Fleischsalat Is a Classic German Recipe – Here’s How To Make It!
Looking for a hearty and meaty German lunch option? German meat salad – called Fleischsalat in German – is for you!
Made from fresh wurst and loaded with chopped pickles, this creamy meat salad gets its signature taste from its liberal use of mayonnaise!
Often eaten on bread or a fresh bun, it’s something you’ll find in German supermarkets and especially at the butcher shop!
Aside from being a popular brunch/lunch food, Fleischsalat can also play a role in a German dinner.
Lisa’s family eats Fleischsalat with boiled potatoes for a filling and easy dinner.
On top of that, this Fleischsalat is used as an ingredient in our super creamy German potato salad.
Keep in mind that Fleischsalat is different from Wurstsalat. The main difference is that Fleischsalat is made with mayo to be creamy while Wurstsalat is made with a simple vinaigrette as the dressing.
German Fleischwurst vs North American Bologna
When making this Fleischsalat recipe, the meat you use – and the country you are in – is a big factor in determining the final taste of the meat salad.
This is because different countries will have different versions of similar meats.
If you are in North America, you could use widely available bologna for this recipe. However, German “Fleischwurst” (bologna) tastes different than North American bologna.
To get close to how the original would taste in Germany, we often use Italian Mortadella for this recipe when making it in North America.
North American Bologna and mortadella are similar products by consistency – Mortadella has more pork fat chunked throughout the meat blend – but the taste is a bit different.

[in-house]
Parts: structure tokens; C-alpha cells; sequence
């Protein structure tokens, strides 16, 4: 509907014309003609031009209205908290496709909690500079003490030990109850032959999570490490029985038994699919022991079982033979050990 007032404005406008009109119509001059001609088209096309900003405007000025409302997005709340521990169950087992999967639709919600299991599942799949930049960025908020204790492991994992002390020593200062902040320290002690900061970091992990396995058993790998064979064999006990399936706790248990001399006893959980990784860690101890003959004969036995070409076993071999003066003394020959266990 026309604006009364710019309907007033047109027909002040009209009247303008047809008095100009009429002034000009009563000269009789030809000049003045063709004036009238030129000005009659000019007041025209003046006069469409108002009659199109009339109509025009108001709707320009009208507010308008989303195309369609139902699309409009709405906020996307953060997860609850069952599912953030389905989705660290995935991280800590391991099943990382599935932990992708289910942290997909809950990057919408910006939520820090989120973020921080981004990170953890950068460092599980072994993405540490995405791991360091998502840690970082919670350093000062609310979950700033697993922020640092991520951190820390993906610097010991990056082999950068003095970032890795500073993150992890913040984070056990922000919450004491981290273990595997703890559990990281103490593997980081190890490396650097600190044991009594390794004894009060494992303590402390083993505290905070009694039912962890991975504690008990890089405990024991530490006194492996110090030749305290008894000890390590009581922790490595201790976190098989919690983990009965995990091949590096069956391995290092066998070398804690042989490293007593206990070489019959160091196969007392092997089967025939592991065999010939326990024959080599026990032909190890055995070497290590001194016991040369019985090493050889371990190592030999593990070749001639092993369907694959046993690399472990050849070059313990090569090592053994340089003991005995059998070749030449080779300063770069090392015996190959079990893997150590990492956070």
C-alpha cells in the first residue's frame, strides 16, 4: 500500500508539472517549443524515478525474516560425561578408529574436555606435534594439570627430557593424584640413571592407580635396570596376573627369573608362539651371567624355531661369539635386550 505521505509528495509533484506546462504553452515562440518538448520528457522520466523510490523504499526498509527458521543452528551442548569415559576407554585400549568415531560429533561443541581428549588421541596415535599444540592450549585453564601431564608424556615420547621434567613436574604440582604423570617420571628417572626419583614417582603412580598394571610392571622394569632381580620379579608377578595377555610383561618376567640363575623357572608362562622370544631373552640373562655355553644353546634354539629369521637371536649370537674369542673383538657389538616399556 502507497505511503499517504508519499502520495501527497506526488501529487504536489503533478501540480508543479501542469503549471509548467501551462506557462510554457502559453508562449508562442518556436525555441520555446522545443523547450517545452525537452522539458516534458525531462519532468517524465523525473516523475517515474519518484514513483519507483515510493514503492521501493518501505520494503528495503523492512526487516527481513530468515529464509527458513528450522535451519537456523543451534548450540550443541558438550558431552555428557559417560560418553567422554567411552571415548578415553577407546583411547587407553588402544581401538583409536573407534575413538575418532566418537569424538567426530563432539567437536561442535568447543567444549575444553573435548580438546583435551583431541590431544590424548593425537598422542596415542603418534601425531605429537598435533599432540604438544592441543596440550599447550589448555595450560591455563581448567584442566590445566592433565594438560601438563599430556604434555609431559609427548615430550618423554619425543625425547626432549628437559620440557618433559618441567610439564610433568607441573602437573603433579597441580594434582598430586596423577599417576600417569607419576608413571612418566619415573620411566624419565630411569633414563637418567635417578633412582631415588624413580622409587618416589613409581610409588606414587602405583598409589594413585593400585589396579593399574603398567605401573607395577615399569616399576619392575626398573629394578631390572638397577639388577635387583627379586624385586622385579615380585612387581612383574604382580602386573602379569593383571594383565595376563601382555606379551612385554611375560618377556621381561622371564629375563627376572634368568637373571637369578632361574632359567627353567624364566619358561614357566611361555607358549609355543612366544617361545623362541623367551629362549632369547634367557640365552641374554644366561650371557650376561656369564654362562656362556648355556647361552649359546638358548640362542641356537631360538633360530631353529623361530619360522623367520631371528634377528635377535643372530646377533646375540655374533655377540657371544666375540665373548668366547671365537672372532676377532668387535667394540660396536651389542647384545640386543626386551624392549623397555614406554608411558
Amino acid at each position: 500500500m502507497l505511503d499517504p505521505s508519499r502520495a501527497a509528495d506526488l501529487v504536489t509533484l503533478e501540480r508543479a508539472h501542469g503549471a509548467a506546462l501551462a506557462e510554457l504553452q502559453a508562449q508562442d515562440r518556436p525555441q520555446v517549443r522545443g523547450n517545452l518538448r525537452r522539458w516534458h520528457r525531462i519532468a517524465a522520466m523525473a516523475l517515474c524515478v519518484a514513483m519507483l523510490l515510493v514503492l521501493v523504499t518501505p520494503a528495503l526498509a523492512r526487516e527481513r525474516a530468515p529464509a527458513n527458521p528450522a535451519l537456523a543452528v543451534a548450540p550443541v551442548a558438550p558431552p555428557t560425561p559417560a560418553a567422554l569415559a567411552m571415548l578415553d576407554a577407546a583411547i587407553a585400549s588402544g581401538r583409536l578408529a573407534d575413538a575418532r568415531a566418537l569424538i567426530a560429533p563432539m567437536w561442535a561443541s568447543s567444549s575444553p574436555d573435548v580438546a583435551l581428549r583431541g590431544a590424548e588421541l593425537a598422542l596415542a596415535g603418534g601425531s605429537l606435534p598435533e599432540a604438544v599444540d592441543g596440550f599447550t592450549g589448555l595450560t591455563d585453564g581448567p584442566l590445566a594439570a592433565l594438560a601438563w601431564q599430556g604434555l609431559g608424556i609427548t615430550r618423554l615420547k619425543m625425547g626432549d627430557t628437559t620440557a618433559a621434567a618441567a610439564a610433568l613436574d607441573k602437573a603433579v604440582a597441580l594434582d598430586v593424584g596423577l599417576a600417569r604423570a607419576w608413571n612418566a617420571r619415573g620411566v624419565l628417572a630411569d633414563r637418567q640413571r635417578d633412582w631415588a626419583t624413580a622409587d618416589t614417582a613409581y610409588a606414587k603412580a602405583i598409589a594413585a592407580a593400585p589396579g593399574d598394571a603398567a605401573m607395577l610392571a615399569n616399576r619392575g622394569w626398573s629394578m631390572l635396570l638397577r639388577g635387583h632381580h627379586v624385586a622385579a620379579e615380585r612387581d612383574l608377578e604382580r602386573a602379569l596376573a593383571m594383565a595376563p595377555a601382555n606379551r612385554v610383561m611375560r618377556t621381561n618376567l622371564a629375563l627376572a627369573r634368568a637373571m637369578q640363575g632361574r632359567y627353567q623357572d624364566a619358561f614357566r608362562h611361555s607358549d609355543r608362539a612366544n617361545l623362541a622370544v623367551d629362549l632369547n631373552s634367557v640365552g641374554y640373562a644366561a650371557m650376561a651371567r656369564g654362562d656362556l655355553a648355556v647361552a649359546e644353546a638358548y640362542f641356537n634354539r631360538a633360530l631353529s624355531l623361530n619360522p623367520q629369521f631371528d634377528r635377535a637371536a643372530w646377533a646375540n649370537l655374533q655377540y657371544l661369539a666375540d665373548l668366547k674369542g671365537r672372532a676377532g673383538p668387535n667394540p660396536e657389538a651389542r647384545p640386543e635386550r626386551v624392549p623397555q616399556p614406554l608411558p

If you have a European deli close to where you live, you might be able to get actual German bologna (Fleischwurst). If not, you can try it with mortadella to get a taste similar to German Fleischwurst or with classic North American bologna which will still be tasty.
How to Make German Fleischsalat – Step by Step Instructions
If you want to whip together some tasty Fleischsalat, you can find the recipe card at the bottom of this post with the exact measurement.
And if you’d like to see the recipe process photos so you can follow along step-by-step, you can check them out below.
This way, you can have a look to see if your German meat salad looks like ours did!
First, cut the mortadella or German bologna into slices. Of course, you can also buy already sliced wurst.
Then cut the meat into thin strips. Exactly how thin or thick you cut them depends on your personal preference, but we would recommend not cutting them too thick!
Place the strips of meat into a medium-sized bowl.
Now finely chop the onion if you decide to use one. We like the taste but not that same people don’t like the taste of raw onion. Make sure to chop it very fine so you don’t find large onion chunks in the salad later.
Also chop 4-5 baby dill pickles into small cubes. We use baby dill pickles since they are the closest to pickles you would get in Germany.
Add the chopped pickles and onion to the bowl with the wurst.